I don’t like protests. I mean, if a group of hundreds or more people come together to protest, I can see the validity in that. People in that quantity can send a message. But that isn’t the norm. Most of the protests I see are a handful of people speaking out against an idea, action, or business. We see religious protesters all the time from the Westboro Baptist Church to just the small groups of people who gathered this past weekend in Cincinnati to protest the Gay Pride Parade and Festival. Or we see a few people outside a business with “Shame On You” signs, expressing their disdain for the actions of said business. Or even the people outside of abortion clinics. For the most part, I feel that protesting is annoying and useless at best, and harmful and damaging at worst. At least when it’s in small numbers. And yet, I find myself protesting privately, or withdrawing my patronage from business based on their actions.
When the controversy surrounding Chic-Fil-A emerged last year, I decided I would no longer eat there. It was a pretty easy decision to make. I do enjoy their food, but I only ate there maybe once or twice a year. And it wasn’t their religion I took issue with. It was what they did with their money, and in a sense, what they did with any money I gave to them. I don’t believe in pray-the-gay-away programs. They have been proven to be damaging to participants, and Chic-Fil-A had been giving money directly to those causes. We all saw the news, made our own assessments, and honestly, that’s not what this blog is about. My point with mentioning it is simply that I refrained from eating at Chic-Fil-A after this made the news. No protest needed – although many went that route. I was happy simply not supporting them. And last I checked, they are still doing fine, and I am not participating. Coexistence.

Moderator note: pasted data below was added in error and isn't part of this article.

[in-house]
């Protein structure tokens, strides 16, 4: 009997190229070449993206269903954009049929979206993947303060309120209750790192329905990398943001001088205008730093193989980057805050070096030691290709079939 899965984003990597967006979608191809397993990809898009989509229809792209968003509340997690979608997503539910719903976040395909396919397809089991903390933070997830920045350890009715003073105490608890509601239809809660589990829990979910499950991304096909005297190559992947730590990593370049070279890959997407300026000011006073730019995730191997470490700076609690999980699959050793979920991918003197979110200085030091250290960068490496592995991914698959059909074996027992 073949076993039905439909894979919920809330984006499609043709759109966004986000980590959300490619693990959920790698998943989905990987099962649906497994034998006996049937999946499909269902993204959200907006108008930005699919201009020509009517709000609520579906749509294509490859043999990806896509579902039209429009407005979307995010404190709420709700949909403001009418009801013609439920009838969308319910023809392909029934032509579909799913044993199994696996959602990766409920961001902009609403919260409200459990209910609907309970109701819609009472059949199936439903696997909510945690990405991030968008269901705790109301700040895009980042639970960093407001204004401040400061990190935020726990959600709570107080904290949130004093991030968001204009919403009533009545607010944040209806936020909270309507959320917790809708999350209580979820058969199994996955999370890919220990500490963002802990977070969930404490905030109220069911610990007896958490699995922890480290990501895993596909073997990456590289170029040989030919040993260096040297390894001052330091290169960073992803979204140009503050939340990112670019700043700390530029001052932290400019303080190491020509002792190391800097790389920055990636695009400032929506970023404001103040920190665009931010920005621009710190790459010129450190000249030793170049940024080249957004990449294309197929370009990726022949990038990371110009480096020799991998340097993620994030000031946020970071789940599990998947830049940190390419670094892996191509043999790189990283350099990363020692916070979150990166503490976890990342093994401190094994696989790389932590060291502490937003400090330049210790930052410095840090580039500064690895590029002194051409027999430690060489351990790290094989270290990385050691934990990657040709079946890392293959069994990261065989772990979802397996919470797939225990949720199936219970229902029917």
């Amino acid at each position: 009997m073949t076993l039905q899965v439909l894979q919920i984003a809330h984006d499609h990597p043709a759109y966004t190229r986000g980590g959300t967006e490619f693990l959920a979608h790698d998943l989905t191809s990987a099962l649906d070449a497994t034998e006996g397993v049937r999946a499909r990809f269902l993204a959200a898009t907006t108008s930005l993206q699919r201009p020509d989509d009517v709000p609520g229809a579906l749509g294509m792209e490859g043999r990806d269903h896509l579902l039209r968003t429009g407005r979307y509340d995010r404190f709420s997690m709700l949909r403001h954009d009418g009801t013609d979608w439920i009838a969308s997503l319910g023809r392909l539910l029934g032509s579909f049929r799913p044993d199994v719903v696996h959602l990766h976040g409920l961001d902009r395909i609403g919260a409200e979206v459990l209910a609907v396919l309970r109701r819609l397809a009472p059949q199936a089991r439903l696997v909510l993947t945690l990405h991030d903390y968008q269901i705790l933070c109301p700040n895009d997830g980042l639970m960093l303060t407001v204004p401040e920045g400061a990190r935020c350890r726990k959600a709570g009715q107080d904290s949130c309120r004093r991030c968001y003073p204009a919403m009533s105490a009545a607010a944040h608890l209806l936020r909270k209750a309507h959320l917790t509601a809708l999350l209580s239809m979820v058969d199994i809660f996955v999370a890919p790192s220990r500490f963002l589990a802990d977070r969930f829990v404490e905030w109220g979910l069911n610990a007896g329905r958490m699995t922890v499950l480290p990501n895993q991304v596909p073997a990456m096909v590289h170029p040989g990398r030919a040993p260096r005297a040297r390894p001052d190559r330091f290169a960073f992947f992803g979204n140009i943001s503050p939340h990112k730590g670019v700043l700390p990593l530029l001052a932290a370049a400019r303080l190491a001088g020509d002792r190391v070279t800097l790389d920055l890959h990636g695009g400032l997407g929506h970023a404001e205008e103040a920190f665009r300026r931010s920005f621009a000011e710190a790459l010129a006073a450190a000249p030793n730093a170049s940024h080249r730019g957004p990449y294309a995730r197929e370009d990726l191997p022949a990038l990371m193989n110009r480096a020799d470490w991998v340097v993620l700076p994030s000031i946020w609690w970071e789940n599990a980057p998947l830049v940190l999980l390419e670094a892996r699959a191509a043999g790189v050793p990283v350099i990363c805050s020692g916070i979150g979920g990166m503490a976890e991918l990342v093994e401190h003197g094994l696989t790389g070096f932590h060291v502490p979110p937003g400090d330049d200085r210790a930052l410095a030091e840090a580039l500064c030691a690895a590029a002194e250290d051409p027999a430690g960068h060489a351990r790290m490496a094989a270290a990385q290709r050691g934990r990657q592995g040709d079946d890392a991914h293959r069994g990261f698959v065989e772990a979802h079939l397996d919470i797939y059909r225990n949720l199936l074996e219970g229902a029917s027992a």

The X-Men movie franchise is enormous. It’s seventh installment, X-Men: Days Of Future Past was just released, shortly after allegations surfaced about the director, Bryan Singer. Singer had been accused of drugging and raping a male actor and model at a party in Hawaii in the late 90s. Just this past May, Singer’s attorney proved that neither Singer or the plaintiff were in Hawaii on the dates given. Then, another case was opened against the director, stating that he and X-Men producer Gary Goddard met a man for sex when he was a minor. This plaintiff in the particular case has remained anonymous. And even if this case is also proven to be false accusations, Bryan Singer was still accused in 1997 of asking minors to film a nude shower scene for one of his movies. This case was thrown out due to insufficient evidence.